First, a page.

. "Appendix E: Examples of Formal and Informal Partnerships Between Institutions of Higher Education and School Districts to Improve Teacher Education." Educating Teachers of Science, Mathematics, and Technology: New Practices for the New Millennium. Washington, DC: The National Academies Press, 2000.
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Educating Teachers of Science, Mathematics, and Technology: New Practices for the New Millenium
Wheelock College and Brookline Public Schools (Brookline, Massachusetts)
The Learning/Teaching Collaborative between Wheelock College and the Brookline Public Schools has been in existence since the 1980s. Like other Professional Development Schools, its stated purpose is the improvement of the preservice education of teachers and the enhancement of teaching. This collaborative was among the first to reinforce the ideas of teachers as “boundary spanners,” that is, teachers assume a variety of roles that usually are reserved either for grades K-12 or for higher education. For example, many teachers in the collaborative have become leaders in formulating class-room-based action research and have participated in the development of the statewide language arts curriculum framework, as well as developed new curricula. They have worked at the college level by presenting staff development workshops to both school and college faculty members. One of the collaborative’s most consistent tenets has been that all teachers must assume a leadership role and be active in the collaborative’s governance, making decisions about everything from budget to personnel.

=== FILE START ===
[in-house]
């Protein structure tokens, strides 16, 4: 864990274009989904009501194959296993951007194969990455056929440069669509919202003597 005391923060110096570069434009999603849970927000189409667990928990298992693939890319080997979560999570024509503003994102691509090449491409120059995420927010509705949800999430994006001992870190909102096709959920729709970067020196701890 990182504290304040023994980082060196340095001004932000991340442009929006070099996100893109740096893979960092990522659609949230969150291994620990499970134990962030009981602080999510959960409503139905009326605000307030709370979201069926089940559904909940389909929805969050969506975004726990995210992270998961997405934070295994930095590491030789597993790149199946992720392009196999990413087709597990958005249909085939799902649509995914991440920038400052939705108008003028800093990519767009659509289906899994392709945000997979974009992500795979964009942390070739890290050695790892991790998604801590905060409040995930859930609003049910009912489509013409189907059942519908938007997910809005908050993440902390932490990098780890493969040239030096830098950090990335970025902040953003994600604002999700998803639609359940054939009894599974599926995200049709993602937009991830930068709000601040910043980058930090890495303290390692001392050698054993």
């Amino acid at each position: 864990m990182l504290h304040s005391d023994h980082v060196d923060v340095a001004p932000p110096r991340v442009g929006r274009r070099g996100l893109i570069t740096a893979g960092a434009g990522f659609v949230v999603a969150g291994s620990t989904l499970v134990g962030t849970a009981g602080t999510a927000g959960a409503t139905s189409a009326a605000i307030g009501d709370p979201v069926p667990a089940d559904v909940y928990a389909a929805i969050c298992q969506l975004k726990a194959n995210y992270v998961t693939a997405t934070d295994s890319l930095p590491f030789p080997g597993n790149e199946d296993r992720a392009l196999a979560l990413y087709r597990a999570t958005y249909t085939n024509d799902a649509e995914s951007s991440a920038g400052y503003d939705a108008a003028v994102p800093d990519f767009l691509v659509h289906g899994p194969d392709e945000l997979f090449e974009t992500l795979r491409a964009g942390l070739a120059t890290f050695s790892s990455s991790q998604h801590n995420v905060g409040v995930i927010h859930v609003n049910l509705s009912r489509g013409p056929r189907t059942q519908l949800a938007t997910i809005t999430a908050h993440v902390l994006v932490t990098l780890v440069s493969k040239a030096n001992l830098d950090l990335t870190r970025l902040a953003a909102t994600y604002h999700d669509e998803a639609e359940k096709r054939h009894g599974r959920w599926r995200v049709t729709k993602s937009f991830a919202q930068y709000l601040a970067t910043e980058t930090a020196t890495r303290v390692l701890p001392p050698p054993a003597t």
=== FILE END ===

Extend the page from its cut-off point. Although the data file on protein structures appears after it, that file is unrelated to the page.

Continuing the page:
The collaborative also introduced the concept of “Alternative Professional Time” (APT). In APT, year-long teaching interns assume responsibility for a classroom one day a week while regular teachers undertake research, improve courses, work in teams to restructure curriculum and improve school programs, and engage in college teaching and other endeavors that promote improved teaching.
Chief among the findings from evaluations of the collaborative is that teaching practices have changed significantly and involve more active learning. Also, the partnership has been found to be fragile, due to uncertainties about sustainable funding (Boles and Troen, 1997).
Not all teacher education reform is occurring through PDS models. This section briefly describes several other approaches to the preparation of teachers that contain elements of reform (such as those suggested in Raizen and Michelsohn, 1994). These elements include approaching teacher education more coherently through collaboration with school districts across grades (K-12), encouraging clinical experience collaboration among science, education, and school faculty, and creating smoother transitions for new teachers from their university experiences to first-time employment.